, CA — A new study shows how wrist-activity biomarkers could have utility as screening tools for adverse symptom outcomes after trauma exposure.
Scientists from the San Francisco VA Medical Center and UC San Francisco, involving a national collaboration among researchers led by the University of North Carolina, conducted the largest prospective study of its kind indicating 24-hour rest-activity characteristics from wrist wearable devices predicted adverse symptom outcomes in the 8 weeks after traumatic stress exposure.
In a diverse group of individuals, variability in 24-hour activity based on wrist accelerometry was associated with greater pain severity. During the 8 weeks after trauma, changes in several rest-activity measures were also associated with changes in pain, sleep, and anxiety in this group of patients. Additionally, simple thresholds for these biomarkers identified individuals with good recovery for pain, sleep, and anxiety with high predictive value.
Wrist wearables with accelerometry are easy to wear and commonly used among consumers, and this research, published in JAMA Psychiatry, suggests that 24-hour rest-activity characteristics obtained from these devices might identify those who will recover from trauma in high-risk populations.
“These findings are important both to identify specific individuals who are vulnerable to pain and mental health problems after trauma, and to test potential treatments focused on reducing these problems for individuals who have recently experienced traumatic events,” said lead author Laura Straus, PhD, staff research psychologist at the San Francisco VA Medical Center and assistant professor of psychiatry at UC San Francisco.
This research is part of the national Advancing Understanding of RecOvery afteR traumA (AURORA) Study, a multi-institution project funded by the National Institutes of Health, non-profit funding organizations such as One Mind, and partnerships with leading tech companies. The organizing principal investigator is Samuel McLean, MD, MPH, professor of psychiatry and emergency medicine at the University of North Carolina School of Medicine and director of the UNC Institute for Trauma Recovery.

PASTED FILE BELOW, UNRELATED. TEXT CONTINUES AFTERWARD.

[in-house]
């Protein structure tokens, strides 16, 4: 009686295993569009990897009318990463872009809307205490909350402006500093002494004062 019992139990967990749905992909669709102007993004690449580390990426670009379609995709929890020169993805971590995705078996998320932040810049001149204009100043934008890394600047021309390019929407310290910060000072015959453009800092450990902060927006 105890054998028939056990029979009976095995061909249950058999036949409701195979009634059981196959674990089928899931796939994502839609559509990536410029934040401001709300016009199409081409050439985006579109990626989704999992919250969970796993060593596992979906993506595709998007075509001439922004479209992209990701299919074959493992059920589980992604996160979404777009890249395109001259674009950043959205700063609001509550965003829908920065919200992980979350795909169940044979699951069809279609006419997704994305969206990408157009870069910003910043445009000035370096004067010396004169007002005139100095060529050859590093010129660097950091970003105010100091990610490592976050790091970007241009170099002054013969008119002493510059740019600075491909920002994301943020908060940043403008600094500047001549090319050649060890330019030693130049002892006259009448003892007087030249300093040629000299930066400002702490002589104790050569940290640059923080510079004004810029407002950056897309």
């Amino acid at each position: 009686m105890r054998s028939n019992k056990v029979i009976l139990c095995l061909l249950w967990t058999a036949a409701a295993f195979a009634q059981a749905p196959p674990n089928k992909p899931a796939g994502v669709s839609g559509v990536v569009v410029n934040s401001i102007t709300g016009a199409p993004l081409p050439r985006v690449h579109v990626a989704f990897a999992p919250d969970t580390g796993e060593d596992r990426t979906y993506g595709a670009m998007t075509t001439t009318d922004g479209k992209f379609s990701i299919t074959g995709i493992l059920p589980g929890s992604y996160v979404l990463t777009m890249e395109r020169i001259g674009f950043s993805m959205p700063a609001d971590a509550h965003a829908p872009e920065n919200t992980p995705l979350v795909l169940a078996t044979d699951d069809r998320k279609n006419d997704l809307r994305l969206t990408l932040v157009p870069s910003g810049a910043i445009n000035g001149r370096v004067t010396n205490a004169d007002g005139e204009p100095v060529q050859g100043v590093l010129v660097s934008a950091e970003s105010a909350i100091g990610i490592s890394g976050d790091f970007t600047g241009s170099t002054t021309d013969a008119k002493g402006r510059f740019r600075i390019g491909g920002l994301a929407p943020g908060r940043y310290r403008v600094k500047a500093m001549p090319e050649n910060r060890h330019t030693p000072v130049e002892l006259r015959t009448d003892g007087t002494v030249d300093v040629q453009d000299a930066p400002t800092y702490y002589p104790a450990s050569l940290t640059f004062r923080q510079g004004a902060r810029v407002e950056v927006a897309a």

AURORA allows researchers to leverage data from patient participants who enter emergency departments at hospitals across the country after experiencing trauma, such as car accidents or other serious incidents. The ultimate goal of AURORA is to spur on the development and testing of preventive treatment and interventions for individuals who have experienced traumatic events.
AURORA scientists have known that only a subset of trauma survivors develop long-term pain and mental health difficulties, and that this is especially true in individuals from socioeconomically disadvantaged backgrounds. No objective assessment methods or biomarkers are available to determine who will recover from trauma versus who will develop long-term symptoms.
To examine the question if any candidate biomarkers could be identified based on wrist-wearable data, participants wore a study watch for 8 weeks, beginning in the emergency department, and completed periodic smartphone-based assessments of neuropsychiatric symptoms. Straus and her colleagues derived and validated rest-activity characteristics that were associated with specific self-report symptom domains at a point in time, and changes in symptom severity over time.
“We found that several rest-activity measures were associated with changes in pain over time. We also found that objective sleep/wake fragmentation was associated with changes in pain, self-reported sleep problems, and anxiety,” said Thomas Neylan, a senior author on the paper and professor of psychiatry from UC San Francisco. “These findings highlight a potential use for wrist-wearables in identifying who may need further evaluation and support after a trauma.”
“These latest findings are very exciting because they suggest objective biomarkers from wearable devices could be used as screening tools to help patients and physicians identify whether symptoms are improving or worsening post-trauma,” said McLean, a senior author on the paper. “Studies focusing on the early aftermath of trauma are critical because we need a better understanding of how adverse symptoms develop so we can prevent and treat them.”
Check the AURORA website for Prediction tools, presentations, and publications resulting from AURORA studies.
Research and clinical staff at the following institutions were critical in the care of patients and for this research study: Albert Einstein Healthcare, Baystate Medical Center, Beth Israel Deaconess Medical Center, Boston Medical Center, Brigham and Women's Hospital, Cooper Health Institute, Emory University, Henry Ford Health System, Indiana University, Massachusetts General Hospital, Rhode Island Hospital, The Miriam Hospital, St. Joseph Hospital, Temple University, Thomas Jefferson University, University of Massachusetts Chan Medical School, University of Alabama at Birmingham, University of Cincinnati, University of Florida College of Medicine–Jacksonville, University of Pennsylvania, Vanderbilt University, Washington University in St. Louis, Wayne State University, Ascension St. John Hospital, Wayne State University, Detroit Receiving Hospital, William Beaumont Hospital, Wayne State University, McLean Hospital, University of Missouri-St. Louis, UNC Medical Center, UNC School of Medicine, University of California San Francisco, Northern California Institute for Research and Education, Harvard University Medical School, and Harvard University School of Public Health.